Over the last week, the credit card company MasterCard has been offering free contactless travel around London. Owners of the NFC-ready Mastercard have been able to take advantage of a variety of free journeys on transport routes for London bus and tube, London overground and Docklands Light Railway routes. This latest scheme is an attempt by the credit card company to induce travellers to participate in contactless payments, as opposed to relying on the popular Oyster Card system and traditional paper tickets. Mastercard dubbed the scheme “Fare Free Fridays”.
Contactless systems multiply
The initiative is just the latest in a raft of similar measures which have been introduced into London public transport over the last few months. Earlier in the year, Barclaycard set up a charity scheme entitled “Penny for London”, which enabled members of the public to make small donations to charity every time they utilise an NFC payment system on public transport. And Zwipe and Mastercard have already collaborated on the world's first contactless payments card with an embedded fingerprint scanner. This particular credit card is utilised in order to make secure payments at any NFC-compatible outlet, but because of security features ensure that only the owner is able to use it. Other NFC-based systems have also been introduced. The Cash on Tap contactless payments app is now fully compatible with London rail services. This enables commuters to carry out a range of transactions using their mobile phone, and is accepted now on a raft of different public transport schemes throughout Britain's capital city. Barclaycard has also rolled out bPay wristbands to 10,000 Londoners. This is an NFC-powered wearable which enables contactless payments to be made by the wearer in both stores and some forms of public transport. The system only supports transactions up to £20 at present, but in time it is hoped that this can be extended. All outlets that offer NFC payments support bPay, which includes Co-op supermarkets, Subway, McDonalds, Starbucks and the London Underground.
Apple Pay and Apple Watch
What all of these initiatives indicate is a growing acceptance of contactless payments, and a bright future for mobile payment systems. The increasing prominence of NFC-based payments should be seen in the context of Apple’s recent announcement and release of the Apple Pay system. It is thought that this mobile payment system, which is integrated into the recent iPhone 6 smartphone and iPad Air 2 tablet, will have a massive impact on the acceleration of mobile payments. This is not least the case because the iPhone is the world's largest selling mobile device. Already Apple has formed partnerships with many prominent retailers, and the consumer electronics giant promises that Apple Pay will provide a unique combination of convenient contactless payment technology with the unique and high-grade security features that have come to be associated with Apple. Further advancing this trend is the impending popularity of wearable devices. The Barclaycard bPay wristband is really imitating existing wearable devices such as smartwatches. While this particular consumer electronics niche has not really reached a fertile audience yet that could be about to change in 2015 with the release of the Apple Watch. This technology release is surely one of the worst kept secret in the history of consumer electronics, yet Apple still insisted on keeping the Apple Watch under its hat for many months while preparations were made behind the scenes. But by announcing that it is to be released at some point in 2015, Apple essentially confirmed that the next calendar year could be the one in which smartwatches really begin to take off. Not only could this have a big impact on mobile payment systems, but there is a great deal of other functionality that could be delivered via smartwatches armed with NFC technology. The potential for airlines, for example, to deliver flight information and mobile boarding passes via smartwatches is an extremely intriguing concept for the tourism industry. Potentially the smartwatch can go hand-in-hand with mobile payment systems to create an extremely rich source of income for canny travel-related companies.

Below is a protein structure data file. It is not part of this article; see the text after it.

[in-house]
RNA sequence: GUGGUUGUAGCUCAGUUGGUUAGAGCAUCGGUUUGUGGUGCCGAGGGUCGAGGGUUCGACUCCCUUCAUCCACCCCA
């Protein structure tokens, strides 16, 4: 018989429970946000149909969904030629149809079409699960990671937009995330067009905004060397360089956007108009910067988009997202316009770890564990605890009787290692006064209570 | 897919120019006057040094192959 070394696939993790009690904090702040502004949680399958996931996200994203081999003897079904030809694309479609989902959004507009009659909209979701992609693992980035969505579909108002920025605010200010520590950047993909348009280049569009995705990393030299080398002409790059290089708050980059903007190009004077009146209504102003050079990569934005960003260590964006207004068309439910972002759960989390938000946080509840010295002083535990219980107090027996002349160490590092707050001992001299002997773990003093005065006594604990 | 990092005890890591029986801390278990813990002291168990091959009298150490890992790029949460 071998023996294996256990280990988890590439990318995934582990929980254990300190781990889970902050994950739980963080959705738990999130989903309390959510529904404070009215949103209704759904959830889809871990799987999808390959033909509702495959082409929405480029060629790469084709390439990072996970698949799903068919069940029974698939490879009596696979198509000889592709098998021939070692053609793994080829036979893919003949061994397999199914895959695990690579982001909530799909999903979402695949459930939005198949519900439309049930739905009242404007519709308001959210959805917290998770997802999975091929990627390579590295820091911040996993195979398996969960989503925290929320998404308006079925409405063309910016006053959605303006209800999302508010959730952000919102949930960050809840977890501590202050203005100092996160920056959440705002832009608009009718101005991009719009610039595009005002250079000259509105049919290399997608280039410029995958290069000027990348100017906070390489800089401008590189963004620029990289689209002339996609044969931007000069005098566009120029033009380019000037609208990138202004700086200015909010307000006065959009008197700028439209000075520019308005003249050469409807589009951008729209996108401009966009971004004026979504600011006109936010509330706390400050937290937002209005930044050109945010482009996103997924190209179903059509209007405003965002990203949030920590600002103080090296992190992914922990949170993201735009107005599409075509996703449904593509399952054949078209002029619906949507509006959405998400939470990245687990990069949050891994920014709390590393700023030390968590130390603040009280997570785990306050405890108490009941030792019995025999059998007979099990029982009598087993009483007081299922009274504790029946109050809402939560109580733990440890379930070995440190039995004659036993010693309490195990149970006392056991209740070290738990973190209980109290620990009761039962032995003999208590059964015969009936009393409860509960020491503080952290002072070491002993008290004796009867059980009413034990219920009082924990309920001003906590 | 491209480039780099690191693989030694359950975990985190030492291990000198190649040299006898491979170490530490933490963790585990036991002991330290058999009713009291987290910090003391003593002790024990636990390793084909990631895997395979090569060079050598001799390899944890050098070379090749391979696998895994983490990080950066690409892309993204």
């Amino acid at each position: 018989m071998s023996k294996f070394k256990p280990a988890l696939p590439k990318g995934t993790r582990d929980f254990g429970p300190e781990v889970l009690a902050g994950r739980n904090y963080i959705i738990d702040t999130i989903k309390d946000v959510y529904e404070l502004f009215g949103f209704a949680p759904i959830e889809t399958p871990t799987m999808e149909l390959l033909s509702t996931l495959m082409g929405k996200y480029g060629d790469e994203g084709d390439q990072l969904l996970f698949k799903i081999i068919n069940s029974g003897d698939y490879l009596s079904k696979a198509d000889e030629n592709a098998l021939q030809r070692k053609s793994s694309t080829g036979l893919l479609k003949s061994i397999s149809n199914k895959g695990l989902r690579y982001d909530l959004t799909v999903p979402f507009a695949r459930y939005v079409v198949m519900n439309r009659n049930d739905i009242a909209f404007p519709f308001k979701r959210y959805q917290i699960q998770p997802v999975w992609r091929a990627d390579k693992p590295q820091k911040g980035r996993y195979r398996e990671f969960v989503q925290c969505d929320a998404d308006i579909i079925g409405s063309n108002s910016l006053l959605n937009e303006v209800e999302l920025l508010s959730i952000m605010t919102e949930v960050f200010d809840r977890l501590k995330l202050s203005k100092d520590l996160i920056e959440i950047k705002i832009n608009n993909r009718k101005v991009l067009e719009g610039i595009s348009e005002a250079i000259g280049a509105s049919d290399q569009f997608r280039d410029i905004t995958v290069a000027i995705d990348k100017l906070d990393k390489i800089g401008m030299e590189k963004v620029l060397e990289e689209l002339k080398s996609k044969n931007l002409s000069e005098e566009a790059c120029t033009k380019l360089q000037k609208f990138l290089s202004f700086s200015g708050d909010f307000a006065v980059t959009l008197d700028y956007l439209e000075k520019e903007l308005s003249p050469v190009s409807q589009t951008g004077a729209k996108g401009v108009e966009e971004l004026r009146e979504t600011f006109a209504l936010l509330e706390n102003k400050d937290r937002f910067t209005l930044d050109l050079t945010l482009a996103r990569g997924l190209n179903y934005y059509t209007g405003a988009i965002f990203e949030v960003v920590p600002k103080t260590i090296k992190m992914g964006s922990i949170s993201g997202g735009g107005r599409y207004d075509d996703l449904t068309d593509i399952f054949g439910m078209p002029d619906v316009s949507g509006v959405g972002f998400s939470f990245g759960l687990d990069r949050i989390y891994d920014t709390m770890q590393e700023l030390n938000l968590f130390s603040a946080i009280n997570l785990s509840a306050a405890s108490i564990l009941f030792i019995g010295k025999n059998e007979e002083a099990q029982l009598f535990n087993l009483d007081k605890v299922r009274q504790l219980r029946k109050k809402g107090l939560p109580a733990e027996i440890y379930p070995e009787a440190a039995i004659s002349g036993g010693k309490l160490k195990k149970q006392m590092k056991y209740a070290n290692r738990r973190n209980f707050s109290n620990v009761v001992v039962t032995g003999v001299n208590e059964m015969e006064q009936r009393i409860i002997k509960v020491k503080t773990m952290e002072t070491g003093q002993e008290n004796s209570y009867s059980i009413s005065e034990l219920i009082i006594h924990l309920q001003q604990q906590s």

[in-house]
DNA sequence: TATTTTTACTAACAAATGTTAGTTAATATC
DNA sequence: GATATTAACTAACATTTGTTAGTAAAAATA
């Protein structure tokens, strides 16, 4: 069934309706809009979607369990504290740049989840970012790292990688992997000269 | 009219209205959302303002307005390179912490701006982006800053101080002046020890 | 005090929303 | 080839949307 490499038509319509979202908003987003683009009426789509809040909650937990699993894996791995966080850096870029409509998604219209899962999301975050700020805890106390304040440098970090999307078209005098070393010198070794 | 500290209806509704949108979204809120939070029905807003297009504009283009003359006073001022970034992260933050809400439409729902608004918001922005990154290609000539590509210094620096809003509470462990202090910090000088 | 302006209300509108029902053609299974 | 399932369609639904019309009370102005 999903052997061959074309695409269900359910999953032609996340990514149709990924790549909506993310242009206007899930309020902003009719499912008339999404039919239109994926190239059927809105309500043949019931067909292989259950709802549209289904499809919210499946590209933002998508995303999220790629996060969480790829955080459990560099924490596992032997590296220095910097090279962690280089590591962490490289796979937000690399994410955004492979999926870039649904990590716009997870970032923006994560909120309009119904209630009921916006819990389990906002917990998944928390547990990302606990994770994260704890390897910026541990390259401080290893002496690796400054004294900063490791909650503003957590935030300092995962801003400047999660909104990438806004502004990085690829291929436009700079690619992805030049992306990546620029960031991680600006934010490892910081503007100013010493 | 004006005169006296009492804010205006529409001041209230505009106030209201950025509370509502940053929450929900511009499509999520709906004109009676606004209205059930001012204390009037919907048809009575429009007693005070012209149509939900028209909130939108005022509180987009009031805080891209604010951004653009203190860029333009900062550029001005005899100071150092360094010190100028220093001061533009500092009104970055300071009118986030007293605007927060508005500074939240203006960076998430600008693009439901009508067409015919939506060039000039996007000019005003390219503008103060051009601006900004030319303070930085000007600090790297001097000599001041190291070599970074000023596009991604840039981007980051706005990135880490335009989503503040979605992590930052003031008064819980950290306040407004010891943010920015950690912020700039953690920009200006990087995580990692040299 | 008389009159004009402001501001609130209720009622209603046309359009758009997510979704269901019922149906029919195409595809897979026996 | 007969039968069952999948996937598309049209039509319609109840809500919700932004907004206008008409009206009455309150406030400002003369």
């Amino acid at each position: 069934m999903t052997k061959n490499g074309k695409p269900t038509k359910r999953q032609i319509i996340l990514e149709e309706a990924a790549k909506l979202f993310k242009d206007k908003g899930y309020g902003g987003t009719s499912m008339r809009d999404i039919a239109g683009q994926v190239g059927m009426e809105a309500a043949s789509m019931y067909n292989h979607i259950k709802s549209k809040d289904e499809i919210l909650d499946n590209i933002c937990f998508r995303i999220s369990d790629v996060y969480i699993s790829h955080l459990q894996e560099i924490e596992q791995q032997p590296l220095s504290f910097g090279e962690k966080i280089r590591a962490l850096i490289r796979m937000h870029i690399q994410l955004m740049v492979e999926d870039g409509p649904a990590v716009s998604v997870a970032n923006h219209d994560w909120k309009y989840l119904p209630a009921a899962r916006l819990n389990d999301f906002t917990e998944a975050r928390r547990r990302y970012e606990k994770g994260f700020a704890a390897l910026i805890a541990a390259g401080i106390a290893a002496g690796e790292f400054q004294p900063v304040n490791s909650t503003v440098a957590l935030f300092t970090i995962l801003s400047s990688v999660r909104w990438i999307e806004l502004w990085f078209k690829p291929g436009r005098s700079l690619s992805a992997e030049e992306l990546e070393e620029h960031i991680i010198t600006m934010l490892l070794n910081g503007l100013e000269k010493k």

Tapping into NFC
The Digital Tourism Think Tank has previously reported on both the potential rise of wearable devices, as well as the significance of the Apple Pay system and mobile payments in general. But the utilisation of these payment systems on London public transport begins to give a real world example of how they can be implemented in a way that benefits both consumers and travel-related businesses. Although this isn't quite a mainstream technology yet, the time is coming where this will be the case. There are all manner of ways in which contactless and mobile technology can be used innovatively by both tourism-related companies and destinations in order to promote themselves and sell products. Only a few weeks ago, the New York Times reported on the latest market research report related to mobile payments. This was carried out by the research firm Forrester, which concluded that mobile-based payments in the United States alone are expected to reach $142 billion by 2019. Such estimates may not be entirely accurate, but it is clear that this will eventually be a vast marketplace. Both travel businesses and destinations should already be working out how to tap into it.
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